Guardians of the Galaxy Volume 3 is all about family, and Gunn and company nail the topic far better than a certain other franchise that attempts the same by simply mumbling “family” again and again. We can’t choose the ones we’re born into, but if we pay attention we find the loved ones we deserve. Overcoming past traumas, opening yourself up to new people, etc… they’re not new themes, but Gunn embraces them with raw sincerity and a softness unafraid of pushback. He pairs it with some ridiculously goofy humor and cartoonish violence, but none of it weakens the emotional impact.
This is Rocket’s turn in the spotlight, and that origin story involves flashbacks to his youth spent in cages, being experimented on in gruesomely mechanical ways, and bonding with other animals “gifted” with intelligence and metal body parts. Gunn has shown an advocating affection for animals in his real life for years, so it’s no surprise to see him target proponents of animal testing who view “lower” lifeforms as disposable. What might surprise, though, is how effectively he wrings tears from viewers with his CG creations. You don’t necessarily expect an MCU film and the director of Slither (2006) to hit the kind of gut-wrenching highs found in more wholly serious animated fare like The Plague Dogs (1982), but here we are.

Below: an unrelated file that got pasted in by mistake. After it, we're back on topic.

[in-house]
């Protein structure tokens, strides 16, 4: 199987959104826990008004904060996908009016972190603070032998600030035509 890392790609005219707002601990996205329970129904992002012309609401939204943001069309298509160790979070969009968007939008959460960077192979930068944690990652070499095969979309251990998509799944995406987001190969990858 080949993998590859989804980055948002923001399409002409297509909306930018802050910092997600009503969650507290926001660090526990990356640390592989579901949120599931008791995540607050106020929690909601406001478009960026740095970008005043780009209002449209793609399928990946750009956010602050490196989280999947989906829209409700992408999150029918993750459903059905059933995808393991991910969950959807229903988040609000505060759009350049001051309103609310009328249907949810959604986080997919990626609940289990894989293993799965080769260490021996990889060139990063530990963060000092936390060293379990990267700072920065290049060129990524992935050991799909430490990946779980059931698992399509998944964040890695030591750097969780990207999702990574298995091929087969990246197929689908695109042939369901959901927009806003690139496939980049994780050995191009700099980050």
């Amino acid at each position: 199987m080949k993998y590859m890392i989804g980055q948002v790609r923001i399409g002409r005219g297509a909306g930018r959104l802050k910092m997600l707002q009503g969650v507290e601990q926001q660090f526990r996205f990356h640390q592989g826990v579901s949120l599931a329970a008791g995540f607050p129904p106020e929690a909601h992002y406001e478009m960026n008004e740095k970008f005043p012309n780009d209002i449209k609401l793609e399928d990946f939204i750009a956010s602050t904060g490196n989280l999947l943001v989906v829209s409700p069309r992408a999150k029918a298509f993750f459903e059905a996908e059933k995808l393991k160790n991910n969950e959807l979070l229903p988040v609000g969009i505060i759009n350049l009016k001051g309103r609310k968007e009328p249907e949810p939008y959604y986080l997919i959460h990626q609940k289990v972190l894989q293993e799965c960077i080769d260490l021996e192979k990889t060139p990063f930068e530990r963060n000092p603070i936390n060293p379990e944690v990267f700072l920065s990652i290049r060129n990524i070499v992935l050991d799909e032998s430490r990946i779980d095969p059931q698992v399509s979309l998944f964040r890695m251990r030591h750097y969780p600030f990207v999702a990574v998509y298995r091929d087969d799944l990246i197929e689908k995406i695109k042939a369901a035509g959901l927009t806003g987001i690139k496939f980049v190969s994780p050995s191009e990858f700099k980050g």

The daddy issues that pervade the MCU in general and the Guardians in particular — Quill and Mantis were fathered by Vol. 2‘s Ego (Kurt Russell), both Gamora and Nebula were “adopted” by Thanos (Josh Brolin), and nobody gives a shit where the monosyllabic tree came from — find similar footing with Rocket’s journey, and Guardians of the Galaxy Volume 3 puts the final nail in the idea that biology or expected norms take precedence over all else. You believe their shared love for each other, and while there’s no new growth here on that subject, there’s no downside to spending time with characters whose playful banter and clear affections remind favorably of your own. We do, however, get a reminder that not all dads are bad thanks to touching payoff for Drax.
Less effective are the numerous action sequences that can’t help but feel a bit samesie at times being constructed so frequently out of CG and run through the Marvel mill. Action hasn’t been a strongpoint for Marvel for quite some time despite it being a major part of the films. You’ve seen one superpowered character blast another into a wall, you’ve seen them all. Gunn does find room for personality, though, through character design, a sense of humor, and more. Having Nathan Fillion looking like the unholy offspring of the Michelin Man and Slim Goodbody doesn’t hurt either.